Applications of tumour specific T-cells in adoptive immunotherapy of cancer

  • Erik Marcelo Alcantar Orozco

Student thesis: Phd


The underlying concept of cancer immunotherapy is the modulation of immune mechanisms to drive effective anti-tumour responses. Adoptive cell transfer (ACT) is a form of cancer immunotherapy based on the generation and expansion of tumour-reactive lymphocytes and their administration to a lymphodepleted patient in combination with interleukin-2 (IL-2). To date, ACT has achieved encouraging results in cancer patients in non-randomised clinical trials and much effort is being directed to further increase the clinical success rate of this modality of treatment. This study sought to investigate some of the key aspects of the biology of tumour-directed T-cells in order to understand how the protocols of ACT may be further improved. To do so, two approaches for the generation of tumour-specific T-cells were studied. First, tumour infiltrating lymphocytes (TILs) were generated from melanoma tumours. TILs were successfully cultured from almost 90% of the patients from which tumour samples were collected. These cells comprised predominantly CD8+ cytotoxic T-cells of a late-differentiated phenotype. Only TILs cultured from 3 patients showed some anti-tumour reactivity with autologous tumour cells; plus, histological analysis of tumour samples revealed the presence of some negative regulators of T-cell function in situ. The second approach consisted in the generation of tumour reactive T-cells by gene transfer to peripheral blood lymphocytes of a highly avid melanoma specific (MART-1 antigen specific) T-cell receptor (TCR) restricted to HLA-A2 recognition. These genetically modified T-cells recognised and killed tumour cells in vitro and in vivo using mouse models of adoptive cell transfer. Moreover, a novel dynamics of T-cell proliferation was observed after introducing this highly avid TCR into T-cells. In addition, functionally early-differentiated anti-tumour T-cells were generated by culturing genetically modified T-cells in the presence of the common-γc cytokines IL-7 and IL-15. These cytokines also had a significant positive effect on the proliferation and viability of T-cells as compared to the extensively used IL-2. Likewise, IL-21, IL-6 and IL-12 were found to generate potent anti-tumour T-cells, although compromised cell viability may be an issue. Furthermore, the functional and phenotypic properties of engineered anti-tumour T-cells derived from different subsets of memory T-cells were also investigated. In vitro, genetically modified T-cells derived from naïve and central memory T-cells based on CCR7, but not CD62L expression, performed as an early differentiated population of T-cells and preserved to a greater extent the expression of markers of 'young' T-cells compared to anti-tumour lymphocytes derived from late differentiated T-cells including effector memory and purely effector T-cells. In summary, this thesis highlights some of the most important aspects of T-cell biology related to the successful application of T-cell-based immunotherapy and suggests future avenues for improved forms of cancer treatment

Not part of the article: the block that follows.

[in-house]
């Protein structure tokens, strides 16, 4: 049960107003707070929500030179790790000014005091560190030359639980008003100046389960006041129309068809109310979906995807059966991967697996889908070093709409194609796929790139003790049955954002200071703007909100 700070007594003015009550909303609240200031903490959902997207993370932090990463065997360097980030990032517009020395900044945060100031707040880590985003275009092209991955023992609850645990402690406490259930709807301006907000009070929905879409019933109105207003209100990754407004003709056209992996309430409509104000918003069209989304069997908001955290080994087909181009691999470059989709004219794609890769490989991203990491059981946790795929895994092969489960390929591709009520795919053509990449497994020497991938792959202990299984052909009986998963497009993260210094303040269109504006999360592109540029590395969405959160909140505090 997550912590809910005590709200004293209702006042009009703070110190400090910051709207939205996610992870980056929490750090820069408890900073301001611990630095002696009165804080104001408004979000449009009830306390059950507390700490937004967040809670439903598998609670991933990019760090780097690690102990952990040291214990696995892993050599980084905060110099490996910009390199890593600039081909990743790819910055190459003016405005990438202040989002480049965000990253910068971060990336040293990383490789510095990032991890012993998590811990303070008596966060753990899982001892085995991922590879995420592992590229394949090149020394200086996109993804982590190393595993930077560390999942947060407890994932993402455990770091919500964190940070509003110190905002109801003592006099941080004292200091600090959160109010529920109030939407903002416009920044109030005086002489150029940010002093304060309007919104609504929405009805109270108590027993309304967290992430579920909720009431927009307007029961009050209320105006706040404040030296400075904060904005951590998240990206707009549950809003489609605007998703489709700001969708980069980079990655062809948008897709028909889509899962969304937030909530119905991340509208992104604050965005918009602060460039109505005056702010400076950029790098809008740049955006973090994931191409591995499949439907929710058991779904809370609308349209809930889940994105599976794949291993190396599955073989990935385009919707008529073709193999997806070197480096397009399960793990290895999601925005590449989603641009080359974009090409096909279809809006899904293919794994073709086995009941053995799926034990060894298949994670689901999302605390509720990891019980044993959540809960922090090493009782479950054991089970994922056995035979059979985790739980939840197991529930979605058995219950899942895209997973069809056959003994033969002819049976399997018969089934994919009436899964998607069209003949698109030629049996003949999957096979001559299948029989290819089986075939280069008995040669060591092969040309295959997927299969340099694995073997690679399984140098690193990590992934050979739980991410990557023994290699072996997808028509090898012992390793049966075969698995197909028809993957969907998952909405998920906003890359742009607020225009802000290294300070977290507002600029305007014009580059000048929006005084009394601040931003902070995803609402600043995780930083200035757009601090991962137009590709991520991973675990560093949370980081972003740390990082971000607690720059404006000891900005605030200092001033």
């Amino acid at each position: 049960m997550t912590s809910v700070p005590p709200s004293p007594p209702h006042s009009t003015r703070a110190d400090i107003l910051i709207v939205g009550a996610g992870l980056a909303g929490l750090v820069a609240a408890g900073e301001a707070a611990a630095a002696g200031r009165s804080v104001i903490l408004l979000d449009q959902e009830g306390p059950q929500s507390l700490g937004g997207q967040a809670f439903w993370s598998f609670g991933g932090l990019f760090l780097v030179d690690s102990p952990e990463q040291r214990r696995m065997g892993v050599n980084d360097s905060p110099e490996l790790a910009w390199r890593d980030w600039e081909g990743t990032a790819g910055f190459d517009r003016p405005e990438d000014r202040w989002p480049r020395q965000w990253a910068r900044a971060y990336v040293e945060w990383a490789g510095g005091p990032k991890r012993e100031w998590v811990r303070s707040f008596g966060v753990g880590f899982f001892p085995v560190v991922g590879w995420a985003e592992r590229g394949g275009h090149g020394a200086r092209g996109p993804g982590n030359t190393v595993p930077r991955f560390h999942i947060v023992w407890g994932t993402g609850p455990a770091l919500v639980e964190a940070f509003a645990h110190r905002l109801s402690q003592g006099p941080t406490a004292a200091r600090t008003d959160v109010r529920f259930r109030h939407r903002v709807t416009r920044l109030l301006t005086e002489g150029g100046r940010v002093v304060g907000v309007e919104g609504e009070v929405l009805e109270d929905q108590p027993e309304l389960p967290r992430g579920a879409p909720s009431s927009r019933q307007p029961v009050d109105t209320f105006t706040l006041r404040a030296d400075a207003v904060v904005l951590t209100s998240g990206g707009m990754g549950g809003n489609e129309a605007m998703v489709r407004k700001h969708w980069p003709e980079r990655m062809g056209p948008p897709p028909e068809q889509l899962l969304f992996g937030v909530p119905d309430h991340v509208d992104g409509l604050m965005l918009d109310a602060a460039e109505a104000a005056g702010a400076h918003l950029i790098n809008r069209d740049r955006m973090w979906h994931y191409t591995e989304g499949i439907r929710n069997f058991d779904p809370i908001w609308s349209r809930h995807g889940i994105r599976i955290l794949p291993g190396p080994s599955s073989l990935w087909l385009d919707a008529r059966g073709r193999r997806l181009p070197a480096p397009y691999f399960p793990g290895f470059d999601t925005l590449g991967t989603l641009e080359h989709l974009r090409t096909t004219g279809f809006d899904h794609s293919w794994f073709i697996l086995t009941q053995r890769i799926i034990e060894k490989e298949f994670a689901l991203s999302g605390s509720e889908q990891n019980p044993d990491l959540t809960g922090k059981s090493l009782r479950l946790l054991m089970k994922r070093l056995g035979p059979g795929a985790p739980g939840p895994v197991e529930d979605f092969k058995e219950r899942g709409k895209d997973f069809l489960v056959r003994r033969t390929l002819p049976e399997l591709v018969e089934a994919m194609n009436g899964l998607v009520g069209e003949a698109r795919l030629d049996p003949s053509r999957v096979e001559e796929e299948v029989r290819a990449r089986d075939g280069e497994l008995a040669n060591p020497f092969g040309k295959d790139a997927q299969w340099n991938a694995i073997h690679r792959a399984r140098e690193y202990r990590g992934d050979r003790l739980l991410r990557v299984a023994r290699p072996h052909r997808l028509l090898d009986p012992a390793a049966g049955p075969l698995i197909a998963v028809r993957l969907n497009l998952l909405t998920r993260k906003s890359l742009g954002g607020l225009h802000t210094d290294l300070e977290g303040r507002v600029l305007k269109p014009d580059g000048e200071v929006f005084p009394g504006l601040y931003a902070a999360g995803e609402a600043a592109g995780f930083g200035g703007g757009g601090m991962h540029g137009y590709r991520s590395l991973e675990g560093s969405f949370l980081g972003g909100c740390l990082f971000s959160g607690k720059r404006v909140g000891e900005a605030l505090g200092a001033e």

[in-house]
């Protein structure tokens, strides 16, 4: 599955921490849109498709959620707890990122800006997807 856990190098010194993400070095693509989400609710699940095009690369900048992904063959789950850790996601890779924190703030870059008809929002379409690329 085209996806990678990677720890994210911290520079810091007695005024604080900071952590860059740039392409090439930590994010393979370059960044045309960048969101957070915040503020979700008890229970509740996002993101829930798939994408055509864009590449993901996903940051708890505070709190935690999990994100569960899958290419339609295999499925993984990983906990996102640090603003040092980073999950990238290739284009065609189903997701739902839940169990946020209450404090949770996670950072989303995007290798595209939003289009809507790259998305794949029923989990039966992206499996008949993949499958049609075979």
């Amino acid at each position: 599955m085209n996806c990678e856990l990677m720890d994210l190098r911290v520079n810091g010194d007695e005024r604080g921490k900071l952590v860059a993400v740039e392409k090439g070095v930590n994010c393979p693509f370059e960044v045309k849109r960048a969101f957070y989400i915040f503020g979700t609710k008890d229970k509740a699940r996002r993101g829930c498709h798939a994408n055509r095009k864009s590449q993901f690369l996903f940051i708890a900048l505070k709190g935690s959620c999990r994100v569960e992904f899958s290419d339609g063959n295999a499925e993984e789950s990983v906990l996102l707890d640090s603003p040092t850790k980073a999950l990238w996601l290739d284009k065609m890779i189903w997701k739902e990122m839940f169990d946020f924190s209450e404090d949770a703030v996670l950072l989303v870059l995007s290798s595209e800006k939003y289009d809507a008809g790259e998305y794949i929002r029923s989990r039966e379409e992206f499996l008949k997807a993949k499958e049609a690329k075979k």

Date of Award1 Aug 2011
Original languageEnglish
Awarding Institution
  • The University of Manchester
SupervisorDavid Gilham (Supervisor)


  • Cancer immunotherapy, genetically modified T-cells, tumour infiltrating lymphocytes

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